Five of the UK’s leading festivals of world cinema will bring a touring show of rare, forgotten and sometimes suppressed pioneering African films to audiences across the country. Featuring in the “Africa’s Lost Classics” program will be several animated pieces which helped lay the foundation of the continent’s growing industry. In all, the lineup includes two dozen titles from 15 countries.
The screenings are being presented by TANO — the network, named for the Swahili word for “five,” founded by the film festivals Africa in Motion (Scotland; www.africa-in-motion.org.uk), Afrika Eye (Bristol; http://afrikaeye.org.uk), Cambridge African Film Festival (eastern England; www.cambridgeafricanfilmfestival.org.uk), Film Africa (London; www.filmafrica.org.uk) and Watch Africa (Wales; www.watch-africa.co.uk).
Africa in Motion founder Dr. Lizelle Bisschoff, a South African-born film lecturer at the University of Glasgow and the program’s chief researchers, said:
“In the past decade or so the five festivals in the TANO alliance have been working hard to redress the imbalance which makes it extremely rare for African films to get any screen time in the UK. As a result, the festivals have focused mainly on giving audiences what is often their only chance to see the best contemporary releases or the past work of the best-known directors. But African film history is punctuated by many incidents of great films and exceptional talent being lost, forgotten or silenced. So for the Africa’s Lost Classic programme we are delving into the archives to let UK film fans discover an older selection of work of which they are most likely unaware, because the films were banned, forgotten, damaged, lost or simply failed to get the distribution deal they deserved.”
Animated works included in the program are:
Bon Voyage Sim – Moustapha Alassane (Niger, 1966): From sub-Saharan Africa’s first maker of animated film, this satire shows what happens when Sim, president of the toads, seeks to pass off a luxury gadabout as diplomacy. 5 min., silent.
La femme mariée à trois hommes – Danièle Roy & Cilia Sawadogo (Burkina Faso, 1993): An animated fable about a woman’s right to choose her husband, in which a princess sets tests to make a pick from several suitors. 6 min., in French with subtitles.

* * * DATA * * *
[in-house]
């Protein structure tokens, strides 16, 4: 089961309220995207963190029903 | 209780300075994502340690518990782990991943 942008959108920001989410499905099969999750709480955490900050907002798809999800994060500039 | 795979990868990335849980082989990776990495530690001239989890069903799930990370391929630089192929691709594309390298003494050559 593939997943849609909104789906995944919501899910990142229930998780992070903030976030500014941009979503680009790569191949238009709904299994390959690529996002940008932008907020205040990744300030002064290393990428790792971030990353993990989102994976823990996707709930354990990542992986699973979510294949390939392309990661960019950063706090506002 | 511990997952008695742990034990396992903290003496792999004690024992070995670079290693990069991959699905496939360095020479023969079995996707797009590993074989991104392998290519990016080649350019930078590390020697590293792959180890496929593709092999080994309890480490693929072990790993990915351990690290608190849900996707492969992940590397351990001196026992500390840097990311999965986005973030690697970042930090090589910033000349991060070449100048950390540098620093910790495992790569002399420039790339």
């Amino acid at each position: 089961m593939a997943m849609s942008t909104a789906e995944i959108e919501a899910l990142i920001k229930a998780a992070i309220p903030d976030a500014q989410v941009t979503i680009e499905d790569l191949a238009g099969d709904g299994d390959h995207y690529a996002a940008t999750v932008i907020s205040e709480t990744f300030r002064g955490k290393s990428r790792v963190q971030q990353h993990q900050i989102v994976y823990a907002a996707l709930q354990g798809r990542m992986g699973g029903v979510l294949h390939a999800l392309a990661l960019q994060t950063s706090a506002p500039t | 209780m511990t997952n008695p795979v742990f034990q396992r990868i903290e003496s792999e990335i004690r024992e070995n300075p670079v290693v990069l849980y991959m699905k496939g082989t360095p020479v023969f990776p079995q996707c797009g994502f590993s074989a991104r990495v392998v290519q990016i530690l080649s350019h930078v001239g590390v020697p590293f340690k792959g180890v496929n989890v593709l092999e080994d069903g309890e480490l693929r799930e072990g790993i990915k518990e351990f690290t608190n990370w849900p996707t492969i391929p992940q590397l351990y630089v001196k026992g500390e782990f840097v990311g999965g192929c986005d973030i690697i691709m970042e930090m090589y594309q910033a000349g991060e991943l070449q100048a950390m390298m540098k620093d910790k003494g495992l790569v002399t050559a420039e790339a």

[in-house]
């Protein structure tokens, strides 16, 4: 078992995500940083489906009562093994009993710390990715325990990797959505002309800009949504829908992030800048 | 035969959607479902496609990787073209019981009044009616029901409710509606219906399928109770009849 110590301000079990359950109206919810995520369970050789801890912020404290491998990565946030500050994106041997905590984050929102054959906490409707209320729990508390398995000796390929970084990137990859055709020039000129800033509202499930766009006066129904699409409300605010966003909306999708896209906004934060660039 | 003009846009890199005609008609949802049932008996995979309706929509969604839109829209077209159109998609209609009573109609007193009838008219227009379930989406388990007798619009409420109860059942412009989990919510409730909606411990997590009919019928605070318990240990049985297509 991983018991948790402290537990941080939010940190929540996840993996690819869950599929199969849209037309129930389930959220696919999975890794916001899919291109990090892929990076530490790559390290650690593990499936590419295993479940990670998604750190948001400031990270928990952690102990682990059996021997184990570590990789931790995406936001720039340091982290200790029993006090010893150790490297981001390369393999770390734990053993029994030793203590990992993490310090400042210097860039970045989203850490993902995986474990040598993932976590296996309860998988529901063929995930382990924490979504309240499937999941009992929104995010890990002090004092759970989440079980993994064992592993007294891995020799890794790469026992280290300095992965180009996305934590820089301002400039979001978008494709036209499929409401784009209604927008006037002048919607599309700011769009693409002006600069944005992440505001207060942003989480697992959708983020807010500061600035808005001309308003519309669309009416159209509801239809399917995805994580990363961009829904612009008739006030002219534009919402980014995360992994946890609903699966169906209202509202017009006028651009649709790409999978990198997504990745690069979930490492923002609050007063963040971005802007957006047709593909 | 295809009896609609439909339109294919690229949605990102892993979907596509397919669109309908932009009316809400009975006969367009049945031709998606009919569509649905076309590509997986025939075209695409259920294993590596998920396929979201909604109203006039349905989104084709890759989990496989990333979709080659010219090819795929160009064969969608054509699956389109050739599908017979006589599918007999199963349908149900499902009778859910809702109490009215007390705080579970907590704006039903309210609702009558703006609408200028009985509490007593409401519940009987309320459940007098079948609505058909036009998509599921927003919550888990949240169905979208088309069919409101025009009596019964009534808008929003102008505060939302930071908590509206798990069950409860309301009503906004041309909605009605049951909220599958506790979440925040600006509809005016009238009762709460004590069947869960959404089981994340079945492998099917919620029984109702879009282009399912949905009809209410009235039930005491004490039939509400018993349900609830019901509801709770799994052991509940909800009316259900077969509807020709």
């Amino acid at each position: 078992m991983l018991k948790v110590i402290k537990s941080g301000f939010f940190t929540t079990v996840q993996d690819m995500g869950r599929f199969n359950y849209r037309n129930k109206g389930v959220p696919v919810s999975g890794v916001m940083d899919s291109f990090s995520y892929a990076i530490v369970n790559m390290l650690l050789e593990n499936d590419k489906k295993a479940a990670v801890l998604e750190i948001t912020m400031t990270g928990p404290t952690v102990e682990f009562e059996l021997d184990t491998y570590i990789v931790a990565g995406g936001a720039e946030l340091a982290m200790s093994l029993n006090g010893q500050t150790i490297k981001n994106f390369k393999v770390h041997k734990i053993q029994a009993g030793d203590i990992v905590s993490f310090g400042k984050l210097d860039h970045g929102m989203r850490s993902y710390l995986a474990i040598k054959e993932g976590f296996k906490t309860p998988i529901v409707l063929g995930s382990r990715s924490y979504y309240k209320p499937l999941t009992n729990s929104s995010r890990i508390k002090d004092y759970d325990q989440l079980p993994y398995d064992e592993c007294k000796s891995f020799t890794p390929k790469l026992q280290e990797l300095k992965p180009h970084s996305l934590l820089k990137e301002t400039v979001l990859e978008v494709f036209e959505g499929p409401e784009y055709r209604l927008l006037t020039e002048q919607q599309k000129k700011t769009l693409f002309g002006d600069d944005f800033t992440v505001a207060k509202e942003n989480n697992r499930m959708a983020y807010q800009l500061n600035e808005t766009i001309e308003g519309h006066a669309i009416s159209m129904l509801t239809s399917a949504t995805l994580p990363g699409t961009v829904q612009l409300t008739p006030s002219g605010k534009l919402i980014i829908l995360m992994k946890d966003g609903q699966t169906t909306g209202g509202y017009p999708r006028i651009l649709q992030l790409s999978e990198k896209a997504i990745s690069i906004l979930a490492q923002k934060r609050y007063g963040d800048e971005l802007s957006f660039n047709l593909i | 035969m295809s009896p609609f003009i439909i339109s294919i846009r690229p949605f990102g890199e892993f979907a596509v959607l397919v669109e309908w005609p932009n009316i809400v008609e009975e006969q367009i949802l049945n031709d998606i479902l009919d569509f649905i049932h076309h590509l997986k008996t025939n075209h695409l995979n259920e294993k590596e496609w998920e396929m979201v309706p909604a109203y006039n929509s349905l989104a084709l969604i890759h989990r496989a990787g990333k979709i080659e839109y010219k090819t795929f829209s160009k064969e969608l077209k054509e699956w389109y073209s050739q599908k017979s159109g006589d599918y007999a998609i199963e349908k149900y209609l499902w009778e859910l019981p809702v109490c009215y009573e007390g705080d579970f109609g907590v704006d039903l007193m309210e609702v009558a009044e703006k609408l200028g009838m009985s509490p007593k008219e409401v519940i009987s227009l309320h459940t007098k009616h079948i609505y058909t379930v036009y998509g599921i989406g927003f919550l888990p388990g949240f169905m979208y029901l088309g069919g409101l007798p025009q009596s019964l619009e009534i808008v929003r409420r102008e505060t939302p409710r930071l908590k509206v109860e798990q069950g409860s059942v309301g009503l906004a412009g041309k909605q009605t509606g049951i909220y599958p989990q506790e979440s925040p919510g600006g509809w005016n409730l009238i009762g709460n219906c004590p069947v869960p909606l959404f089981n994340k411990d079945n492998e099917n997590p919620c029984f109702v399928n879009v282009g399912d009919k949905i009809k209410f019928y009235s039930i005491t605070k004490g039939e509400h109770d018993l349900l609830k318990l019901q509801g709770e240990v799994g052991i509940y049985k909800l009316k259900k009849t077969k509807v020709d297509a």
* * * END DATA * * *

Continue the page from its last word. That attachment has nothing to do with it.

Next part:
National Defence – The Frenkel Brothers (Egypt, 1940): A funny but forgotten propaganda film, urging Egyptians to donate to the WW2 effort. The Frenkels were inspired to become animators by Felix the Cat cartoons – an influence shown by their character, Mish-Mish, Egypt’s first animated hero. 10 min., in Arabic with subtitles.
Princess Yennega – Claude Le Gallou & Blaise Patrix (1986, Burkina Faso): Cut-out paper animation is used to tell the story of Yennenga, a legendary mediaeval princess and warrior, considered to be the mother of the Mossi people of Burkina Faso. 12 min., in French with subtitles.
Toad Visits His In-Laws – Jean Michel Kibushi (1991, Democratic Republic of Congo): The first animated Congolese film is based on a folk story from the Sankuru region of DCR. 10 min., in French with subtitles.
Some of the film in Africa’s Lost Classics have been rediscovered and restored by Martin Scorsese’s World Cinema Project. Other titles are being retrieved from academic, family or specialist collections around the world. Three works by women directors are being restored and subtitled especially for the tour: Fatma 75 (Selma Baccar, Tunisia), Flame (Ingrid Sinclair, Zimbabwe) and Mossane (Safi Faye, Senegal).
The Africa’s Lost classics initiative is funded by the Arts & Humanities Research Council through a grant from University of Glasgow. Dr. Bisschoff is principal investigator, with Dr. David Murphy (Univ. of Stirling) as co-investigator.
More information available online.